Cannery Row Chapter 4 Summary
by John Steinbeck

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Chapter 4 Summary

The weaving in and out of the world of work and the realm of myth heralds the beginning of Chapter 4. Dusk is a time of transition, not only from day to night but from reality to magic. The magic is not limited to the spells and incantations of Western lore, however. The Bay Area of San Francisco has been a home to Chinese immigrants since the late 1850s when work was plentiful due to the construction of the Central Pacific Railroad and the California Gold Rush. With those thousands of immigrants came Eastern folktales and Eastern magic.

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So when a mysterious, elderly Chinese man began to walk through the vacant lot of Cannery Row, it was not as startling as one might expect. The man was dressed in a straw hat and denim, both shirt and pants, and on his feet were heavy shoes. On one of his shoes, the rubber sole had come loose and as a result, every step the Chinaman took announced his passing with a loud flap. He carried a wicker basket but no on ever learns its contents. His face showed signs of age and exposure to the elements of wind and sun. His eyes were brown, even the whites of them.

The old man passed through the vacant lot, crossed between Doc's laboratory and one of the canneries, and headed down to the beach, where he presumably remained until dawn...the next time anyone saw him.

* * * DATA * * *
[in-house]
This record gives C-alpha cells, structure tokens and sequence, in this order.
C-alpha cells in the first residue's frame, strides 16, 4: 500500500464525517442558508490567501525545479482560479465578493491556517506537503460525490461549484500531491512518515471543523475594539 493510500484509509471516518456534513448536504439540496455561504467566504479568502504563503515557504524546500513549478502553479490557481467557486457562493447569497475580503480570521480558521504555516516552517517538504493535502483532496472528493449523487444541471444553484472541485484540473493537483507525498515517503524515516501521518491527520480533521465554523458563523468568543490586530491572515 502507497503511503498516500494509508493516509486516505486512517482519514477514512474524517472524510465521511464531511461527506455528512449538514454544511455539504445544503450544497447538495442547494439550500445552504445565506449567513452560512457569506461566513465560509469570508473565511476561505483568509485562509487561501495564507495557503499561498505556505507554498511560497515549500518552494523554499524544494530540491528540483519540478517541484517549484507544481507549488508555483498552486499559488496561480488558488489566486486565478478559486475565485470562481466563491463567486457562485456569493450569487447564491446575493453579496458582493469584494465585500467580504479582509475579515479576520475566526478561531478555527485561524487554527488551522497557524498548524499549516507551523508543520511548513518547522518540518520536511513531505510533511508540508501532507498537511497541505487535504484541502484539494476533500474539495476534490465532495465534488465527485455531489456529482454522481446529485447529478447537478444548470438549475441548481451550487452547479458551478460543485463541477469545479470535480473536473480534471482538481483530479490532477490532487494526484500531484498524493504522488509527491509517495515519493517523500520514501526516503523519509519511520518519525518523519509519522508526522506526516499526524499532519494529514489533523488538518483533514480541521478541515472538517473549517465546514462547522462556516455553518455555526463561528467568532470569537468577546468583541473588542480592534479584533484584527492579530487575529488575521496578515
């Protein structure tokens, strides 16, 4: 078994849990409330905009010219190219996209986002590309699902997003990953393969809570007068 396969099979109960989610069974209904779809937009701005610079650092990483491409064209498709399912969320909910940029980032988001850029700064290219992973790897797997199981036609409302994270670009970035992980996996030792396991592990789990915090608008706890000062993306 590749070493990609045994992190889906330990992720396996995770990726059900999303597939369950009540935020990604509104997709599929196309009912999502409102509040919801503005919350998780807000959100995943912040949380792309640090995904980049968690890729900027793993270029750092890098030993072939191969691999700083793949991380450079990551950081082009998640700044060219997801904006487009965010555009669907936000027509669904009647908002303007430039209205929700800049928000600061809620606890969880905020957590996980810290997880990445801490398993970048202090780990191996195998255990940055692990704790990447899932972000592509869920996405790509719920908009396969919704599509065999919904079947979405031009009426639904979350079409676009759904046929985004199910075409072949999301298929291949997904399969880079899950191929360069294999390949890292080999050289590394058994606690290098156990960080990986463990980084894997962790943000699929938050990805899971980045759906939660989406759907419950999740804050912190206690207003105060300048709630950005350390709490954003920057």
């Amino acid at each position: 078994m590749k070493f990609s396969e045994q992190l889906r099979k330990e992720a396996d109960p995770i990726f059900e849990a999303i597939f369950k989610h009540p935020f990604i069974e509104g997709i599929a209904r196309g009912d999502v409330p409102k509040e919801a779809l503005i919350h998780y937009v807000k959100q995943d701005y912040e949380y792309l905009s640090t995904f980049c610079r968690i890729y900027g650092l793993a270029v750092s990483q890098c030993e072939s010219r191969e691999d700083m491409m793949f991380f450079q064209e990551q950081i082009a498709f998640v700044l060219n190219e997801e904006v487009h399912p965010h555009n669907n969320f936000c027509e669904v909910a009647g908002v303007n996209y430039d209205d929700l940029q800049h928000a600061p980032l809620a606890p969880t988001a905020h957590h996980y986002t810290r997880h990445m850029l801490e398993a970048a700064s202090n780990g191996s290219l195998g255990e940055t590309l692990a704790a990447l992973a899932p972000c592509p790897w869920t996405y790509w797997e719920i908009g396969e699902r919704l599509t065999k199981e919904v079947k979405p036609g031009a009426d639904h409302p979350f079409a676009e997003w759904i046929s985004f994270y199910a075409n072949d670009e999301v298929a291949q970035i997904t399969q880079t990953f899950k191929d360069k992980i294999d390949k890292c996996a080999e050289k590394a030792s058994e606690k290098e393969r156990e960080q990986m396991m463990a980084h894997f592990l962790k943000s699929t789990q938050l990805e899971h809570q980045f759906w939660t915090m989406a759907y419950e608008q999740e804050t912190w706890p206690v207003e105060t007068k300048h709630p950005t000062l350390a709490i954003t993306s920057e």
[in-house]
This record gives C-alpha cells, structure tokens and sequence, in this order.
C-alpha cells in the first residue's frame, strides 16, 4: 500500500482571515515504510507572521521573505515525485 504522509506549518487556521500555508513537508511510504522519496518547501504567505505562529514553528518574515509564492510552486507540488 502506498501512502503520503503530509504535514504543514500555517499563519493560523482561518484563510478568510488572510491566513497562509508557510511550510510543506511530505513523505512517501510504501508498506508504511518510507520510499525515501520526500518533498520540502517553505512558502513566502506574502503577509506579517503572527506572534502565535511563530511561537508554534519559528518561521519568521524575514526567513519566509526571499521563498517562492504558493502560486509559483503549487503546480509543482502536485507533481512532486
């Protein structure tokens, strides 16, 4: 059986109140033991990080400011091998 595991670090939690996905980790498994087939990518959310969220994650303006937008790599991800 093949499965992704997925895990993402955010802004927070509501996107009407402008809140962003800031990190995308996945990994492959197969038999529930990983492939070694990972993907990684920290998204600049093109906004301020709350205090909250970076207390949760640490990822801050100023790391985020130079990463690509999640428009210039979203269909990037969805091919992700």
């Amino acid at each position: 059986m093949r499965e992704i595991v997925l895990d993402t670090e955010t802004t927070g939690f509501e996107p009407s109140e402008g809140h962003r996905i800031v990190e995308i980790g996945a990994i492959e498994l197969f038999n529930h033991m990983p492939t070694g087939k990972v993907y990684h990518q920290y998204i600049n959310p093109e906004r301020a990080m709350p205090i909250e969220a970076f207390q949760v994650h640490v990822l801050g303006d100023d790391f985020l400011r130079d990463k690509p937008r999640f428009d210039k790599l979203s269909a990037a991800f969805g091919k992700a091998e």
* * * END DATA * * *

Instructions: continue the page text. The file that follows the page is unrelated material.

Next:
Dawn carries much of the same magic as dusk. It is a twilight time where magic is still possible but fading. The only thing different about the old man, as he returned the same way from whence he had come, was that his wicker basket was now "heavy and wet and dripping." His shoe with the loose sole continued to flap. 

The flapping woke up many people in Cannery Row. Although it had been going on for years, "no one ever got used to him." It was unsettling to have a mystery-made-flesh. There was great speculation about who or what he was. Some thought he was God; some thought he was Death. Only the children, with little experience or fears for comparison, failed to label him as anything more than "a very funny old Chinaman." 

Of course, there is always one child who is not content to let anything different alone. In Cannery Row, that child was Andy. Perhaps...

(The entire section is 599 words.)